Murdoch17

1930s typical USA river towboat and barge MOCs - real world model pics added 6/2/22!

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Description from the Museum of Transportation's website on the real vessel I based the towboat off of:

The H.T. Pott was the first Missouri River towboat with a welded steel hull instead of a riveted hull. The vessel operated out of Kansas City, Missouri on the Missouri River.  It is named for Herman T. Pott (1895-1982), a distinguished river transportation executive and entrepreneur.  The groups of barges that are moved on the nation’s rivers are called “tows."  The boats that propel the barges are “towboats” even though they push the barges from the back instead of pulling them.  The H.T. Pott is 58 feet long and 15 feet wide, and it has a “draft” the amount of the hull below the water line of 6 feet. You can walk the decks of the H.T. Pott.

You can see a picture of the real towboat on the Museum's website here.

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Notes on the LEGO model:
The name of the vessel, HT Pott, will go on the studs just below the roofline on the bridge. Besides the lettering, two white brackets and four black curved plates are missing from the digital model. Also, a printed-cloth American flag will fly at the rear of the craft off the second level.

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The rear of the vessel, with flagpole and ladder to upper deck visible.

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I plan on putting this 1930's towboat and my 1880's Proud Mary steamboat on the depressed-height table holding my Eads bridge, to give a stereotypical view of life on the Missouri / Mississippi Rivers, both distant past, and more recently. (as the towboat worked the Missouri river traffic from '33 up until the middle 1980's.)

Now, you may be asking yourself "What good is a towboat without something for to to push up / down the river?" This was the existential question I asked myself today, and the answer I came up with shortly thereafter was "not very good".

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So, I set about building something quite commonplace if you live near any of the major rivers of the mid-western USA: a pair of un-powered barges! (I think they usually use them for grain and silica, among other bulk goods, but here they are empty, mostly because like the towboat model I made, they have open bottoms.) These type I see a lot here in Saint Louis, and are of the modern variety... although I'm unsure how long they've been using this design, to be honest.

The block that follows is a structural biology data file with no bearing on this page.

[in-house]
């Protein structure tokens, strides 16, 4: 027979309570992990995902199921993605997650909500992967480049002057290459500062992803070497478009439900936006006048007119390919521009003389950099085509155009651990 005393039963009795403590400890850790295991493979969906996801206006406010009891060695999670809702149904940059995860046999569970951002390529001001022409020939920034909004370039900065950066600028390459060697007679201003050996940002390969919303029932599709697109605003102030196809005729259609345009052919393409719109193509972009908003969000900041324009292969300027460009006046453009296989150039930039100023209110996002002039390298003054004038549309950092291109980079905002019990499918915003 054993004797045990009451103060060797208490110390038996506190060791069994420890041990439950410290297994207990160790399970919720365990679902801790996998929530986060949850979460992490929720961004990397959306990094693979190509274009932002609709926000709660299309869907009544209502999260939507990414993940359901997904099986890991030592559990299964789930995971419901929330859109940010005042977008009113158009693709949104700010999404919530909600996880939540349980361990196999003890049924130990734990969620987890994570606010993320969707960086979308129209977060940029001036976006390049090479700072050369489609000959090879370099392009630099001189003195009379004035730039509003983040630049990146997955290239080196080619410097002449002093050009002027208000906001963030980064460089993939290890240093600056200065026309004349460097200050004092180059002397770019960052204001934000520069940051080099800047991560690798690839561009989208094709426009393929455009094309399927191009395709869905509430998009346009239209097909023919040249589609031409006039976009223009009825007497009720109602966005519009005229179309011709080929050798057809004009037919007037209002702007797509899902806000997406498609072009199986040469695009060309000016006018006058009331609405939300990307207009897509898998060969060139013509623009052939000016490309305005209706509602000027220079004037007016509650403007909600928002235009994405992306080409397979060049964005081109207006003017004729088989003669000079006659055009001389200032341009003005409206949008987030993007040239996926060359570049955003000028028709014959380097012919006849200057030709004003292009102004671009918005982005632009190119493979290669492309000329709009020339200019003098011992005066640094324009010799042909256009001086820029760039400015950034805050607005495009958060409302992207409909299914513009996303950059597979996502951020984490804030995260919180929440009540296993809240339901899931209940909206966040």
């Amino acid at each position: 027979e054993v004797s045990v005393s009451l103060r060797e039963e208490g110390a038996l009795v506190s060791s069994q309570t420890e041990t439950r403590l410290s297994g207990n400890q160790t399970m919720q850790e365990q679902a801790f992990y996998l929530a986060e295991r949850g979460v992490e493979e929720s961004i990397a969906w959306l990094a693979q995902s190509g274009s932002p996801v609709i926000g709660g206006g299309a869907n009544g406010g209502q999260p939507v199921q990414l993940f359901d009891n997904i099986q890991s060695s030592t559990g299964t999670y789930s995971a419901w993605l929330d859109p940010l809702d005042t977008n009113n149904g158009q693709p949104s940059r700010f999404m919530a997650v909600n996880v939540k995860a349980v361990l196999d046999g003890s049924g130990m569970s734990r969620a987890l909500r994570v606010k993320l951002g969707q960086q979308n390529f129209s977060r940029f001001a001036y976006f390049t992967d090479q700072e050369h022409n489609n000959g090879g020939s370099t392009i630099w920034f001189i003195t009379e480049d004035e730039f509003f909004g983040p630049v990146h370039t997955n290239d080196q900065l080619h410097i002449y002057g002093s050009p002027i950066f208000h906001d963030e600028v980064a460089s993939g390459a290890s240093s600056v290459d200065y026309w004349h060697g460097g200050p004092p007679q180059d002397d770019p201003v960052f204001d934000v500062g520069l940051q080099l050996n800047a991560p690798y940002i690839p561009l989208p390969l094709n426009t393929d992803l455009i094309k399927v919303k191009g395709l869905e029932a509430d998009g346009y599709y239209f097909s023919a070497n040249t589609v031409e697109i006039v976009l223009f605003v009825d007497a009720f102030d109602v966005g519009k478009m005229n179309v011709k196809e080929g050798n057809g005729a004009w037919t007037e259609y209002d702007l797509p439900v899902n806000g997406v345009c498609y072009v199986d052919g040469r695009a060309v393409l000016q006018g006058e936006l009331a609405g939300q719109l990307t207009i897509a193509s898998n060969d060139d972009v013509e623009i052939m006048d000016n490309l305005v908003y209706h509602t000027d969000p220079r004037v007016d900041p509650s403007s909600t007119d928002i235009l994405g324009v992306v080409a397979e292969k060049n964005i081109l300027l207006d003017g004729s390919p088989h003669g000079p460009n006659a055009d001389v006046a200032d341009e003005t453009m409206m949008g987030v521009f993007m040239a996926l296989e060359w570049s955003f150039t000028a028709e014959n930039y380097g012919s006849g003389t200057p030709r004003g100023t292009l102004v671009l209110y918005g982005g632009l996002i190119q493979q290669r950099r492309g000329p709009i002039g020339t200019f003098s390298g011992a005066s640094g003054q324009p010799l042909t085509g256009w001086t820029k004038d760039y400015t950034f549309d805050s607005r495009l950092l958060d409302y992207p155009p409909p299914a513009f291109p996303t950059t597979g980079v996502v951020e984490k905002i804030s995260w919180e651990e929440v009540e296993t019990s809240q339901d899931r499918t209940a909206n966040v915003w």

It seems to be two barges next to each other, but in actuality, they are one big barge. I did this because less parts are used this way. I will eventually have two of these ancillary models hooked onto my tugboat / each other with 5-long LEGO chains. (these are not in the picture)

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The HT Pott is few bricks less in height (and more than a few studs shorter in length) than my 2019 sternwheeler steamboat MOC, the Proud Mary (link to it's topic).

Side note: The two being near each other like this isn't exactly an anachronism, as there were a scant few steamboats still plying the rivers when the HT Pott was built in 1933. (Granted, most steamboats had seen better days and were on the way out or retrofitted for cruising duties by then, but it's still accurate!)

Thoughts?

EDIT 6/2/22: added real world pictures.

Edited by Murdoch17

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Only 88 bricks left to find or order for my HT Pott towboat MOC! As enough parts for it have been found, construction of the hull has started.

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In the process of finding parts, I modified the flagpole into the version shown, and added curved column bricks to the front of the first deck to make it cheaper and use less bricks... I will show what I mean when it gets finished IRL.

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On 5/26/2022 at 5:46 PM, Johnny1360 said:

So glad to see it being built in real bricks and I always enjoy a little history, cool idea.

Thank you @Johnny1360, I love history, and building LEGO. This combines both hobbies in a neat and tidy package!

I just added a bit more to the first post, and ordered the final 86 parts for the towboat (no barges) earlier today. You can see the new stuff below:

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These are quite commonplace if you live near any of the major rivers of the mid-western USA: a "pair" of un-powered barges! (I think they usually use them for grain and silica, among other bulk goods, but here they are empty, mostly because like the towboat model I made, they have open bottoms.) These type I see a lot here in Saint Louis, and are of the modern variety... although I'm unsure how long they've been using this design, to be honest.

It seems to be two barges next to each other, but in actuality, they are one big barge. I did this because less parts are used this way. I will eventually have two of these ancillary models hooked onto my tugboat / each other with 5-long LEGO chains.

Edited by Murdoch17

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52116733372_2e31d236e3_z.jpg

Real world pictures of the towboat added as of now!

...the tows themselves will have to wait.

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Not my best picture, but the best of those taken... it was 98 degrees out there without the intense humidity, and the sun was in my eyes. (hence my squinting!)

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Photo taken by my dad with my camera phone of me, the real HT Pott towboat and my model of said vessel at National Museum of Transportation, in St Louis, Missouri.

Edited by Murdoch17

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